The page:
In-place Upgrade of Windows 11 on Unsupported Hardware

Published by Nyau Wai Hoe - Updated on

Many folks are keen to upgrade to Windows 11, but sometimes, our PCs don’t meet the fancy requirements like TPM 2.0 and Secure Boot. This guide is for you if you’re looking to upgrade without starting from zero. Yup, that means keeping all your stuff exactly where it is while moving to Windows 11. We’ll show you how to skip those pesky checks for TPM and Secure Boot, making it possible to upgrade from Windows 10 to Windows 11 even on PCs that aren’t technically up to the mark.

Also see: Virtualbox Windows 11 “This PC doesn’t meet the requirements”

In-place Upgrade of Windows 11 on Unsupported Hardware

First up, a word of caution: Microsoft doesn’t recommend running Windows 11 on a PC that doesn’t meet their requirements. It might not work as smoothly, and you could run into problems. So, make sure you’ve got all your important files backed up before you proceed.

What is a Windows 11 in-place upgrade?

An in-place upgrade lets you move to a new operating system without losing your files, settings, or apps. It’s different from a clean install, which wipes your PC. This upgrade is super handy if you don’t want the hassle of setting everything up all over again. Normally, you’d do this through Windows Update.

Windows 11 in-place upgrade on unsupported hardware

Here, we’re focusing on upgrading to Windows 11 on PCs that don’t have TPM 2.0 and Secure Boot. It’s a lifeline for keeping your current setup while stepping into Windows 11, without a fresh install.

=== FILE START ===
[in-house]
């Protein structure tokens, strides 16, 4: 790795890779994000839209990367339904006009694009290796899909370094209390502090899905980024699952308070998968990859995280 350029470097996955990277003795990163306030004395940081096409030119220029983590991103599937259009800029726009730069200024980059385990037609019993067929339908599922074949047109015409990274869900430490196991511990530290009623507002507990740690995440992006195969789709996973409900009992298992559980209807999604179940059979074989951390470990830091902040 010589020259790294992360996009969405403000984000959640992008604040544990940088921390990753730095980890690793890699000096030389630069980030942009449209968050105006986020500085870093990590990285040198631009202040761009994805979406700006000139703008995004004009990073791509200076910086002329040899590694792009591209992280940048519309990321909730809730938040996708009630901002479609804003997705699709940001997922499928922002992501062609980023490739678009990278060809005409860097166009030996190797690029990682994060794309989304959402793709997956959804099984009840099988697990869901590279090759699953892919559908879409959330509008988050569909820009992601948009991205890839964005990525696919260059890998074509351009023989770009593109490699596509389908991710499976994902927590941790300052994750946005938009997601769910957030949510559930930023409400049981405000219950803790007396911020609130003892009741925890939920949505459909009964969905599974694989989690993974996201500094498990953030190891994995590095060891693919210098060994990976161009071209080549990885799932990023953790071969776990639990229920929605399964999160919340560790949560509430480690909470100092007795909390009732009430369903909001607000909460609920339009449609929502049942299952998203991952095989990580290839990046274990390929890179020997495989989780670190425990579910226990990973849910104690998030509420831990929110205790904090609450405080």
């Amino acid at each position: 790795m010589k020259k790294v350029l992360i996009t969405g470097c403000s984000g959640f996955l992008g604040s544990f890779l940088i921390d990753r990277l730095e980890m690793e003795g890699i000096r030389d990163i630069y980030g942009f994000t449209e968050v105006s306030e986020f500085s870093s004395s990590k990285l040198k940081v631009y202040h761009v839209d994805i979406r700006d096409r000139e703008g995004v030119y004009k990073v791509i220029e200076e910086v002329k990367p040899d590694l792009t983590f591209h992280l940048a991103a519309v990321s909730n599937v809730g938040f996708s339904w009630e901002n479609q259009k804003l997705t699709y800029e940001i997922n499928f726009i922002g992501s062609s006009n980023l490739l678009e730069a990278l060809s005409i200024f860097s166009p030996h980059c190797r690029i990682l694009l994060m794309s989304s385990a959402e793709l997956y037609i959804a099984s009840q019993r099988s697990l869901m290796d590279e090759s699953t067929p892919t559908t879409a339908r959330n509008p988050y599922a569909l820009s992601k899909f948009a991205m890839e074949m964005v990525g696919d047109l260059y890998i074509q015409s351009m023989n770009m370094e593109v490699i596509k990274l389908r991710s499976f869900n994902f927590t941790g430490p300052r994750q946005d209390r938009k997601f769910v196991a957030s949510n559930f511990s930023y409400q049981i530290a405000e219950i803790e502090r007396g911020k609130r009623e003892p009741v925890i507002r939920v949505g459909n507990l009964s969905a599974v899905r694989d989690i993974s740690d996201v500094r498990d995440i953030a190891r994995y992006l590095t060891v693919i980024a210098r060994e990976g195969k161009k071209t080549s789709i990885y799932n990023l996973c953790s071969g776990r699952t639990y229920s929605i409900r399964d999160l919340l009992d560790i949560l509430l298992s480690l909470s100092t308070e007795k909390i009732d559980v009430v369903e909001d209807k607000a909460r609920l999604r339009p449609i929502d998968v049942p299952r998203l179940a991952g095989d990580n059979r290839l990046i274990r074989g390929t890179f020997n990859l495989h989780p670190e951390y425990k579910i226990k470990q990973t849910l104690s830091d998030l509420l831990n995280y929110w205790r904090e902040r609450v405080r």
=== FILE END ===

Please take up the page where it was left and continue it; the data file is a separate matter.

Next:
Linked issue: We couldn’t install Windows 11: Safe_OS with boot operation

How to perform an in-place upgrade to Windows 11 on unsupported hardware

Windows 11 checks for things like TPM 2.0 and Secure Boot. If your PC doesn’t have these, normally you’d be stuck. But, there’s a workaround with a script called Skip_TPM_Check_on_Dynamic_Update.cmd. It’s part of the MediaCreationTool.bat on GitHub, but we only need this script to bypass those checks.

Steps to follow

  1. Download the script: Head over to this GitHub page. Click on “Download raw file” to get it. Or, copy and paste the script into a text file and name it Skip_TPM_Check_on_Dynamic_Update.cmd.Script to bypass Windows 11 TPM and Secure Boot checks
  2. Run the script: Find the script file, right-click it, and pick “Run as administrator”. This turns off the checks for Windows 11.Bypass Windows 11 TPM 2.0 and Secure Boot Check
  3. Check for updates or use Windows 11 ISO:
    • Windows Update: After the script, head to Settings > Windows Update and click “Check for updates”. You should see the upgrade option as if your hardware was supported.Upgrade to Windows 11 using Windows Update
    • Windows 11 ISO: Or, grab the Windows 11 ISO, mount it, and run the setup from there. Make sure to choose to keep everything.Upgrade Windows 11 while keeping files and everything
  4. Proceed with the in-place upgrade: Just follow the steps on screen, and you shouldn’t hit any roadblocks with TPM or Secure Boot.Install Windows 11 with unsupported hardware